Goodnight Mister Tom

David Wood
ATG
Richmond Theatre

Alex Taylor-McDowal (William) David Troughton (Tom) in 2015 Credit: Dan Tsantilis

David Wood’s revival of Michelle Magorian’s novel, Goodnight Mister Tom is now on tour, starting off at Richmond Theatre after a run at the Duke of Yorks Theatre earlier in the year.

Goodnight Mister Tom is not your usual children's story. It has the lightness of childhood but also a darkness that makes it all the more compelling and compassionate. This is to be expected when the backdrop is the Second World War.

At the eve of the War, William Beech is one of many children sent away from their parents to the countryside in refuge from the imminent conflict. From London, William is sent to Dorset, to the house of loner Tom Oakley who has never got over the death of his beloved wife forty-years earlier.

It is a meeting of kindred spirits, both in need of rescuing and companionship. William, brought up in awe of Christianity, bears the emotional and physical bruises of an upbringing at the hands of a disturbed single mother. Tom, well, has only a dog, Sammy, for companion.

The first half of the show introduces us, with sentimentality, to the idyllic village community in the heart of Dorset. Despite initial bullying from the local children, William is soon accepted by the welcoming villagers and finds a new friend in the young evacuee Zach who, more eloquent and extrovert, cannot leave William alone. The relationship between Zach and William and between William and Tom is the heart of this story.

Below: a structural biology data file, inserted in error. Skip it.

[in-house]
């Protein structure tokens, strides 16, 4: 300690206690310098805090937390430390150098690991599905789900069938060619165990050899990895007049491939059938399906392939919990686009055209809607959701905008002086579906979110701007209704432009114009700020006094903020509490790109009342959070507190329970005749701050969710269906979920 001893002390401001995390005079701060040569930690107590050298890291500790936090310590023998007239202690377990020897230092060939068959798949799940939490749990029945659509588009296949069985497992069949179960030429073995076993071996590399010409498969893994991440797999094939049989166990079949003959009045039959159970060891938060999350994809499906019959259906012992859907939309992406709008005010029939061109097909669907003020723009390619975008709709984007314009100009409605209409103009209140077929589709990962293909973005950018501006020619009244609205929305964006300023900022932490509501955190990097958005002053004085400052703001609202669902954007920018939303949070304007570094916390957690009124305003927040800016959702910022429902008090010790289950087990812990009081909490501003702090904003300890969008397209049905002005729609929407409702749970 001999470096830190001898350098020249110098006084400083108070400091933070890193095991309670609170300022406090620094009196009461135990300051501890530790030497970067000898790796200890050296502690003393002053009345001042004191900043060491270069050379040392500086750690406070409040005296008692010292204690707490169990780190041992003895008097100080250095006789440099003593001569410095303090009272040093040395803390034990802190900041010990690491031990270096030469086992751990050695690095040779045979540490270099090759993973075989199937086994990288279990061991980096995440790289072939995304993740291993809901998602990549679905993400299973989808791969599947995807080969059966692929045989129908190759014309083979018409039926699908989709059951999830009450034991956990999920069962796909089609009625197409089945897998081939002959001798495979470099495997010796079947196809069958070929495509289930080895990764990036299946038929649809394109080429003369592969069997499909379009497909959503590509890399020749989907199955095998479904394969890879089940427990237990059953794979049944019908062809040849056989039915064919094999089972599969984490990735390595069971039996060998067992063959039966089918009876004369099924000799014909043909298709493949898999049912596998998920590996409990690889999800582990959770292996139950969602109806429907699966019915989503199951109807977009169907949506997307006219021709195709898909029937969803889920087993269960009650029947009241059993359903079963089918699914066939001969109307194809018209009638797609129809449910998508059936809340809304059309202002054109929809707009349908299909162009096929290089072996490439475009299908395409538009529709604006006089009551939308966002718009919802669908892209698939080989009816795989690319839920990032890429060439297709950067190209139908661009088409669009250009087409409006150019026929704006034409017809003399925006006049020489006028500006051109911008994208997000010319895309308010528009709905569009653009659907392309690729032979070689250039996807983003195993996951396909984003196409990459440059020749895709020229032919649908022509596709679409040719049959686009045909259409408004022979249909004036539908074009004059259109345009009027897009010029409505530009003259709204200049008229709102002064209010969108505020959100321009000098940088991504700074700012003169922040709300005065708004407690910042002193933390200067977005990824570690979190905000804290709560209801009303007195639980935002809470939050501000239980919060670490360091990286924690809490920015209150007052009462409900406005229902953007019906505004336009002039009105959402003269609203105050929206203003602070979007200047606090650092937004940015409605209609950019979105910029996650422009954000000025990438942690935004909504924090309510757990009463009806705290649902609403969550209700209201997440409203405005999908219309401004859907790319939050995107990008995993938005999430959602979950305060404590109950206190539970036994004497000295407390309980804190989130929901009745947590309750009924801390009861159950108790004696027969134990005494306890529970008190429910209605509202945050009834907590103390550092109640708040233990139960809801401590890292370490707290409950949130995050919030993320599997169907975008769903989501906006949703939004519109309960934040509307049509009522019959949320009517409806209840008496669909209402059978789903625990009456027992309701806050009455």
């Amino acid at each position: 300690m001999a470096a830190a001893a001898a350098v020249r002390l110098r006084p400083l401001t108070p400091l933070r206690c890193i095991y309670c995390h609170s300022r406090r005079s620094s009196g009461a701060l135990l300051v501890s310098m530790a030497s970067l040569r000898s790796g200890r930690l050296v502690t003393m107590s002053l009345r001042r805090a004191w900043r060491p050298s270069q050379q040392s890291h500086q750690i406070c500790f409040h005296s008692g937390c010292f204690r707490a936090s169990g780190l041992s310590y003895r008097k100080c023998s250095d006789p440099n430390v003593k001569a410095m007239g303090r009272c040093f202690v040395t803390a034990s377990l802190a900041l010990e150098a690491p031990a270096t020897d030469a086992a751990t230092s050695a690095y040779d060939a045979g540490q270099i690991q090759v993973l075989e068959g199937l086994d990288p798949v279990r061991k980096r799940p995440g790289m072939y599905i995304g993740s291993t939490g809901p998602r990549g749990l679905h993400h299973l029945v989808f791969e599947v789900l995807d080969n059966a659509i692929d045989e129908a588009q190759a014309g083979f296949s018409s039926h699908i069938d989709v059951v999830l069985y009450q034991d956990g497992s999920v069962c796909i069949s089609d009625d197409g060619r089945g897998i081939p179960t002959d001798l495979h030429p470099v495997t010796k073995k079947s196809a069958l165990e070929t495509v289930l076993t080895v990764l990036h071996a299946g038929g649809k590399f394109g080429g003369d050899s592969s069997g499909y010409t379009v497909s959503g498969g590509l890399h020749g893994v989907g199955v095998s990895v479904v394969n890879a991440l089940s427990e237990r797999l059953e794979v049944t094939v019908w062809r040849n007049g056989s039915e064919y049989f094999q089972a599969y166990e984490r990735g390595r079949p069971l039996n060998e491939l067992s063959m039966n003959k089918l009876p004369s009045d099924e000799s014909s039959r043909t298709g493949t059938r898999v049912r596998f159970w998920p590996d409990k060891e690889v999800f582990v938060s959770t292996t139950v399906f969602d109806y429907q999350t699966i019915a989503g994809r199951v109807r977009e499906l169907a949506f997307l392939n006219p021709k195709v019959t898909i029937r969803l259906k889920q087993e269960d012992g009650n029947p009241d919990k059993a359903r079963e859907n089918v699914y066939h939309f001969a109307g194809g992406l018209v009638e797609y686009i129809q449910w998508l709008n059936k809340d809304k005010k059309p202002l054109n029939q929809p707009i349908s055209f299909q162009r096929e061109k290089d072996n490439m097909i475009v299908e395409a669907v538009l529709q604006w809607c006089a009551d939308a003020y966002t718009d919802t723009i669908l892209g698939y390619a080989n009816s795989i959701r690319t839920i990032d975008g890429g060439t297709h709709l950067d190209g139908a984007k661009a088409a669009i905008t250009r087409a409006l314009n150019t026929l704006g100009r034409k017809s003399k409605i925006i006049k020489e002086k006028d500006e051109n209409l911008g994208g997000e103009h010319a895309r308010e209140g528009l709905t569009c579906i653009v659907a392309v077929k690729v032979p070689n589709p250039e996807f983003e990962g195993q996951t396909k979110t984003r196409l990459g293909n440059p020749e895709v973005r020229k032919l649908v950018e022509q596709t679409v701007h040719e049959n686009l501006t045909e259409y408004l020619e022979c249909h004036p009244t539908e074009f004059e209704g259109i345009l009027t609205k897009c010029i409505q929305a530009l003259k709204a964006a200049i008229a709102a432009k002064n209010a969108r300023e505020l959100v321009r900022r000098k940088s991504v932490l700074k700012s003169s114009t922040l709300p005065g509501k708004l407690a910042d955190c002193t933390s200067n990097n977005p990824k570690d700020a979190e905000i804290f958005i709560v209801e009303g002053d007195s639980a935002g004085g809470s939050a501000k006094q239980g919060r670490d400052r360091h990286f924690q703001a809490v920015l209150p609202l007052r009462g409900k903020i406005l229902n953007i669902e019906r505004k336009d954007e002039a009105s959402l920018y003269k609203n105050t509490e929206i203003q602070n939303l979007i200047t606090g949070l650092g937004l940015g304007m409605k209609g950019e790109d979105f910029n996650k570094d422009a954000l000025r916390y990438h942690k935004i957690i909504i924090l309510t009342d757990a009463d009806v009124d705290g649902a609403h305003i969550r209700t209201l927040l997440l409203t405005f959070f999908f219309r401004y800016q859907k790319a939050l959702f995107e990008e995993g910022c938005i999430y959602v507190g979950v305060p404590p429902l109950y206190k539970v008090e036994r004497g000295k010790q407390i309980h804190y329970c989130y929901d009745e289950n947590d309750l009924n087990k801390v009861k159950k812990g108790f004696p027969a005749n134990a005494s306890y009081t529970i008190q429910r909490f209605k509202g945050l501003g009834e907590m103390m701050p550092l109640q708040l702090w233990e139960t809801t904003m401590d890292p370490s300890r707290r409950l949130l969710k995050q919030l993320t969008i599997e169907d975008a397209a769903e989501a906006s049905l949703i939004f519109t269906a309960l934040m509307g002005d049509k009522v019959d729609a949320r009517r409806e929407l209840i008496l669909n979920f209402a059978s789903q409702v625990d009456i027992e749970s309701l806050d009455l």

While the first half is all about the goodness of the community and the innocence of childhood, it is after the interval that more complex and more sinister events bring the play to a soberer reality, one that has less to do with the War but more with isolation, poverty and abuse. This is probably why this show and the story behind it can still touch and talk to contemporary audiences.

It is also in the second half that the cast step up to the challenge: David Troughton brings to the fore a subtle Tom, compassionate and very aware of his flaws; Joe Reynolds becomes a more rounded and more mature William. The stage, bare in the first half, turns into a cave-like setting that well suits the changed mood of the play.

In addition to the lead roles of William and Tom, the young Sonny Kirby makes a convincing Zach. At such a young age, Sonny is already a versatile performer and impresses with his natural verve.

Elisa De Grey as Sammy the dog is a constant presence on stage, which gives the show a naturalist touch and adds to the humanity and compassion of the events, told with such simplicity.

De Grey’s bravura as puppeteer cannot be overlooked because she succeeds in making the dog another important character on stage that is always present, always communicating, always in action. Sammy the dog breathes, sniffs around, is never totally still, even when the focus is elsewhere.

This production will definitely do well outside London, bringing to regional audiences, adults and children alike, a true theatrical gem and lasting literary classic.

Reviewer: Mary Mazzilli